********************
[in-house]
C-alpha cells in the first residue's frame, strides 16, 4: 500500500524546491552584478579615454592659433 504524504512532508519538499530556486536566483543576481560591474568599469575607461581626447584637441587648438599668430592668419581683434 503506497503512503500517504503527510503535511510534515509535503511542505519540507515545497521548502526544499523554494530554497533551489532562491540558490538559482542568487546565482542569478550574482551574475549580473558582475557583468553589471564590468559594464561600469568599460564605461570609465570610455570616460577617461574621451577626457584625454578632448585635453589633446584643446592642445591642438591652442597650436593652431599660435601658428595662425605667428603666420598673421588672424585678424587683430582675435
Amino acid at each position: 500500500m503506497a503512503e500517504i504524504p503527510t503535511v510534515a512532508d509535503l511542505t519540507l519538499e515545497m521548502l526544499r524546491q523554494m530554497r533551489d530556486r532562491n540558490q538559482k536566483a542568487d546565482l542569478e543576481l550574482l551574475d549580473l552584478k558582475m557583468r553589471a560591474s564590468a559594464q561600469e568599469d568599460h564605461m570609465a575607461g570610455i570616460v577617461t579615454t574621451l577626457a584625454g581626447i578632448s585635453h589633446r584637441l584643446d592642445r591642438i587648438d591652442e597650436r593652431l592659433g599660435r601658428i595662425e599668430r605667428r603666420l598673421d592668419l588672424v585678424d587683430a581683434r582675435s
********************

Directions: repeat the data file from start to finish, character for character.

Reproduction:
[in-house]
C-alpha cells in the first residue's frame, strides 16, 4: 500500500524546491552584478579615454592659433 504524504512532508519538499530556486536566483543576481560591474568599469575607461581626447584637441587648438599668430592668419581683434 503506497503512503500517504503527510503535511510534515509535503511542505519540507515545497521548502526544499523554494530554497533551489532562491540558490538559482542568487546565482542569478550574482551574475549580473558582475557583468553589471564590468559594464561600469568599460564605461570609465570610455570616460577617461574621451577626457584625454578632448585635453589633446584643446592642445591642438591652442597650436593652431599660435601658428595662425605667428603666420598673421588672424585678424587683430582675435
Amino acid at each position: 500500500m503506497a503512503e500517504i504524504p503527510t503535511v510534515a512532508d509535503l511542505t519540507l519538499e515545497m521548502l526544499r524546491q523554494m530554497r533551489d530556486r532562491n540558490q538559482k536566483a542568487d546565482l542569478e543576481l550574482l551574475d549580473l552584478k558582475m557583468r553589471a560591474s564590468a559594464q561600469e568599469d568599460h564605461m570609465a575607461g570610455i570616460v577617461t579615454t574621451l577626457a584625454g581626447i578632448s585635453h589633446r584637441l584643446d592642445r591642438i587648438d591652442e597650436r593652431l592659433g599660435r601658428i595662425e599668430r605667428r603666420l598673421d592668419l588672424v585678424d587683430a581683434r582675435s